new york

My Wild Heart

July 6, 2012

My wild heart would not lay still or ignore its longing for more than the tar streets of the Bronx. My wild heart’s beat scared me because it promised to give me away, because it did not want to play by anyone else’s rules.

I tried to do as my parents asked but inside I was subversive. I dreamed when I was supposed to be listening. I read books that led my mind down dark alleys and fed me thoughts no one could control. Even while looking normal, my wild heart led me to disobey or get in the last word even when I knew I’d be punished.

My wild heart was filled with passion, railed against injustice, was spontaneous, untamed. Willful was what I was called, willful and abrasive. My wild heart loved parakeets and falcons, black-eyed susans and the magnolia tree in full bloom. It raged when nature was abused. It hated dumb people and teachers who were bullies.

My wild heart didn’t trust authority, my parents or anyone who said they had my best interests in mind but didn’t. It fought whoever tried to control me. It took me down New York City streets where I met danger and had to find a way out——quick. It forced me to say no when I meant it even if the price I paid was heavy. I didn’t play by the rules; I avoided the ones I didn’t believe in.

My wild heart taught me to fight, taught me to be defiant, to use my anger to motivate me. My wild heart searched for years to find a place to come to rest.

My wild heart gave itself only to those it trusted.

The Truth That Can’t Be Denied

May 25, 2015

Jenny’s mind was quick, her wit too. She talked circles around other people who were slower to understand. She moved fast but she came up against her brother’s illness and was speechless. Rap songs, her X-Files, her Anne Rice vampire books, none of them gave her solace. She moved even quicker, moving faster than her emotions which hadn’t caught up with her. I realized I had taught her well.

Every day she left the sanctuary of her ground-floor studio apartment on the Upper East Side and walked into the pulsing life of Manhattan. She looked like any other pretty woman heading off to work except she had a secret inner world. Her life used to be about her boyfriend or where she and her friends would meet on Friday night. This night she would go to the hospital to see her brother. He was twenty blocks south of her, not free to come and go anymore.

What did she think as she caught the subway? How did she cope with the enormity of her dread? Because she could no longer pretend he would be okay, and the treats she gave herself in the past to get her through hard times couldn’t even begin to touch the empty hole inside her. At times, I have been her, have been in the trap of watching life move forward, move uncontrollably towards an outcome I have pushed away, knowing I must surrender to it but not sure how.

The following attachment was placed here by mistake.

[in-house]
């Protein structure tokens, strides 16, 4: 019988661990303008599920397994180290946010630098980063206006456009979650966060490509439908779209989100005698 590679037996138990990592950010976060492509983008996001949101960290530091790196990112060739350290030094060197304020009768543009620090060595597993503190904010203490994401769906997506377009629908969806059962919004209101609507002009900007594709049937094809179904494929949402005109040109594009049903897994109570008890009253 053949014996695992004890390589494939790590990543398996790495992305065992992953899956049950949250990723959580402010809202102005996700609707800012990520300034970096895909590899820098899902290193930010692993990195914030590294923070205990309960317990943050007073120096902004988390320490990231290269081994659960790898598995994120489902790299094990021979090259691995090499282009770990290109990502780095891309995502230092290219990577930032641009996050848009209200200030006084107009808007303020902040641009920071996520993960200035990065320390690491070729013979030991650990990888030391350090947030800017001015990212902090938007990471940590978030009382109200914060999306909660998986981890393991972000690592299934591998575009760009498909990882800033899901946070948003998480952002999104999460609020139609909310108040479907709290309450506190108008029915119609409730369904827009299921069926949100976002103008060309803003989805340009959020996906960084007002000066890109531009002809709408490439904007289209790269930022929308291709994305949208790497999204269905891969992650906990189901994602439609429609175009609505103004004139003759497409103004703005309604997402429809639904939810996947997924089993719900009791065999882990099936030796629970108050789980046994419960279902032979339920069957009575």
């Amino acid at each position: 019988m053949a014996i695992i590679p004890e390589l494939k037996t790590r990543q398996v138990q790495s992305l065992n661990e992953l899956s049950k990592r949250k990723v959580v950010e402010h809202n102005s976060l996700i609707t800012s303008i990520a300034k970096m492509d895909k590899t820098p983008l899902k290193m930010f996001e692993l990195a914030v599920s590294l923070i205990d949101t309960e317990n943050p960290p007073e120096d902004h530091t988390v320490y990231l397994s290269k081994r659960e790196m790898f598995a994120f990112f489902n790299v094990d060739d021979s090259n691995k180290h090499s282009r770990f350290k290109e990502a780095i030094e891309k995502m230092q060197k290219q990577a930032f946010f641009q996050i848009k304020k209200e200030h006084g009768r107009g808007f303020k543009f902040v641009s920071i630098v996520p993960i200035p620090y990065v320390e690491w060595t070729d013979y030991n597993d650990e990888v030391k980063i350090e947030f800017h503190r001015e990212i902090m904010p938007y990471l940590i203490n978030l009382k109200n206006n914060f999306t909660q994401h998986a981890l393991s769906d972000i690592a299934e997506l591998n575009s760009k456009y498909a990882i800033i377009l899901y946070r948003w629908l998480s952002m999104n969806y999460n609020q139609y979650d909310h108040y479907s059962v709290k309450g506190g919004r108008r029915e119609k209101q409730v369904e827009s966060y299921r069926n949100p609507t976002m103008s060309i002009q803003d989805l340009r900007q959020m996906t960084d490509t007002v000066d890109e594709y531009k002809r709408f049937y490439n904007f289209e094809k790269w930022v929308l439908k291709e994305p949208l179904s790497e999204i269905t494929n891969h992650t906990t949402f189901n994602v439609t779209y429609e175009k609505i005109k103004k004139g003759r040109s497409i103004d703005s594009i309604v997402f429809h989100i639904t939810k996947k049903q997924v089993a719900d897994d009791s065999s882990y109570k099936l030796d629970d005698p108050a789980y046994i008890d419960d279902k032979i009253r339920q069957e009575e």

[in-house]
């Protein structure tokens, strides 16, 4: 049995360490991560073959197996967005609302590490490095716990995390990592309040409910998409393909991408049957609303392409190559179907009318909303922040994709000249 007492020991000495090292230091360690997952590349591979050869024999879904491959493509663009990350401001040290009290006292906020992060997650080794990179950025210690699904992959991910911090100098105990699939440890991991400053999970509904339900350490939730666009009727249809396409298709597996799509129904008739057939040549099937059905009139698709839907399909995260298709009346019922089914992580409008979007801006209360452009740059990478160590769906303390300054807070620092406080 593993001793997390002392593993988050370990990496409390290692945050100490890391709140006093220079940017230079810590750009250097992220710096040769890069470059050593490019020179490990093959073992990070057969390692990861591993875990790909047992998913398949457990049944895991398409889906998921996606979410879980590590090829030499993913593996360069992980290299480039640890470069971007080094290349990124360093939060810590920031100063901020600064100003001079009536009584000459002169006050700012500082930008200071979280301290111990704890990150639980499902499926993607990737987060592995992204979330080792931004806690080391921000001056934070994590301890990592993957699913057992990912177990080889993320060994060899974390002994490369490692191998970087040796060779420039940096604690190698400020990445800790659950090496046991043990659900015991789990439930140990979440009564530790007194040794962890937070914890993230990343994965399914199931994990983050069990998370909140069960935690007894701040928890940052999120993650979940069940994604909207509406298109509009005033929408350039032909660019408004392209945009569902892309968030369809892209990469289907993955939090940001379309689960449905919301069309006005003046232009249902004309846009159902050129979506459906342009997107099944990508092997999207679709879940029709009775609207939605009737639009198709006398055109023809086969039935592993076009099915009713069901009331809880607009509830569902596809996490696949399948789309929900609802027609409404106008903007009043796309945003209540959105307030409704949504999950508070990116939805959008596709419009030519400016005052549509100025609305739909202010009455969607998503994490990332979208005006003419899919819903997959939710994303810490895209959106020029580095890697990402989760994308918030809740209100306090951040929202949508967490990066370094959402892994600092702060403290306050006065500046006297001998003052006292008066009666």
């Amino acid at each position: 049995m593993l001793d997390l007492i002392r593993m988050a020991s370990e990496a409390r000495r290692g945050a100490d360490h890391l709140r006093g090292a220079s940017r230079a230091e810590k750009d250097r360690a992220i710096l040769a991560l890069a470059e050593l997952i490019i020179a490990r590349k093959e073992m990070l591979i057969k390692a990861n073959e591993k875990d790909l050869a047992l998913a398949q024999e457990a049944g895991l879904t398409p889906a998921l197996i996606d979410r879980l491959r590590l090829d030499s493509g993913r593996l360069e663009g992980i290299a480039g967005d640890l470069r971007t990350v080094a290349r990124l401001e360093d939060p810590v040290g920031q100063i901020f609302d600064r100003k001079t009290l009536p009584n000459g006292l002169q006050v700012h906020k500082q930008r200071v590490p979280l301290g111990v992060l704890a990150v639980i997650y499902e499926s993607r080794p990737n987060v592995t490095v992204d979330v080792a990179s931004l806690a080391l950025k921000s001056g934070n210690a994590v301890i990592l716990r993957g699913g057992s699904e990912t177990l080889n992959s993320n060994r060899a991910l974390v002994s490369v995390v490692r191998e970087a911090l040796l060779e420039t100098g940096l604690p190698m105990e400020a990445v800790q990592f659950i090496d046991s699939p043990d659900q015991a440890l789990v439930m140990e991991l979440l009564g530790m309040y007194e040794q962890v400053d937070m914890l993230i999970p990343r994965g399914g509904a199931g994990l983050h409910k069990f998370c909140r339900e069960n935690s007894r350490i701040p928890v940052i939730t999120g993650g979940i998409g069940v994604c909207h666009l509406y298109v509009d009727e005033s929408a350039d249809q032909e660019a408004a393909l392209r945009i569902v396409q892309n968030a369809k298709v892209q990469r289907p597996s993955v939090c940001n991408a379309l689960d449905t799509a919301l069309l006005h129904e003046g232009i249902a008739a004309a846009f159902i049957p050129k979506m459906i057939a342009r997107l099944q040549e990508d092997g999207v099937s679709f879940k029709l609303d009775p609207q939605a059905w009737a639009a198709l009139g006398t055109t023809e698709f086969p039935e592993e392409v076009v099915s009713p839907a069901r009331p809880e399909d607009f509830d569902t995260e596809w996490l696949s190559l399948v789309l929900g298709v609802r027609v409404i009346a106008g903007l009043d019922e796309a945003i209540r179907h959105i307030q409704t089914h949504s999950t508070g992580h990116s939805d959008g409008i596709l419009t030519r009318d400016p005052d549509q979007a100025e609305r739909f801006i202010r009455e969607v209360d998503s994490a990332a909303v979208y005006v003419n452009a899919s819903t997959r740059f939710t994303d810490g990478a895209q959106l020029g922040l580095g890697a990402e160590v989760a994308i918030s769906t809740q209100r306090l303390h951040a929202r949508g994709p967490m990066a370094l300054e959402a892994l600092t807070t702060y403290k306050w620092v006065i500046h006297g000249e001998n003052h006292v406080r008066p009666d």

As the stations flashed by the subway windows, the people a blur, she was hurled forward. She braced her feet as the train screeched to a halt at her stop.

I imagined her thinking back to when she believed her brother would get better. Of course he would. Life would go on. He would leave home like she had; go to college. On summer break, he’d drive down to her apartment and they’d go out and have a few drinks at the corner hangout. They’d talk about music and what classes he was taking. Her boyfriend would meet them and they’d go out for pizza. Life would go on. Today and yesterday would fade into a memory that they’d refer to as ‘that time’ or ‘before I got better.’

She shook her head as if to shake free the thoughts because they weren’t real. They were the dream she had created to push away for a few moments the hard truth that her brother wasn’t coming into the future with her. Forever, there would be a hole where he should have stood next to her. His absence would take the place of him. Her memories were what she would have left.

I thought of how he used to run screaming after me when I walked down the hill towards the bus that would take me to work in Manhattan, into the next state from New Jersey. And how every day she had to take him by the arm and walk him to kindergarten, telling him Mommy would come back.

She was what he had when I left but who would she have when he was gone? Who would take her hand when she cried? Who would guide her away, back to life?

Today even the sidewalk seemed to pitch and roll, unsteady under her feet. She stared bewildered at the insistent life of the city, its clear movement; everyone looking like they had purpose and a destination. No one strolled. She faltered for a moment, forgetting what street she was on until she saw the coffee shop at the end of the block and realized she was on 20th Street, two blocks from work.

This morning she was tired. She hadn’t slept well. The streetlight outside her French doors shone in and she couldn’t escape from the footsteps of people talking and walking by. Or worse, from her own mind, which continued to create scenes, one worse than the other, of what was going on in her brother’s head, right inside, so he couldn’t run away.

She had bolted upright, flipped on the light and reached for a cigarette. She sucked the smoke deep into her lungs and she began to calm down as she watched the smoke rise into the darkness overhead.

She remembered the fight she’d had with her brother over smoking when he was already sick. “What are you smoking for?” he demanded. “Why are you doing something to harm your own body?” He paced in front of his room, agitated. He slammed his fist into his closed door and it resounded throughout the house. He was almost in tears. “I’d give anything to be well and you’re playing with your life!”

Now she watched the orange fire in the tip of the cigarette burn. She lived on cigarettes and coffee, not much else. She couldn’t eat.

She visited him in the hospital, bringing her stories to give him hope, to entertain him. But her bravado was fading. She was exhausted.

Every night she tried to sleep, paced her wooden floor, lit cigarette after cigarette, in her own way keeping vigil with no energy to plan or dream, nothing but the rawness of her heart as she faced what life had become.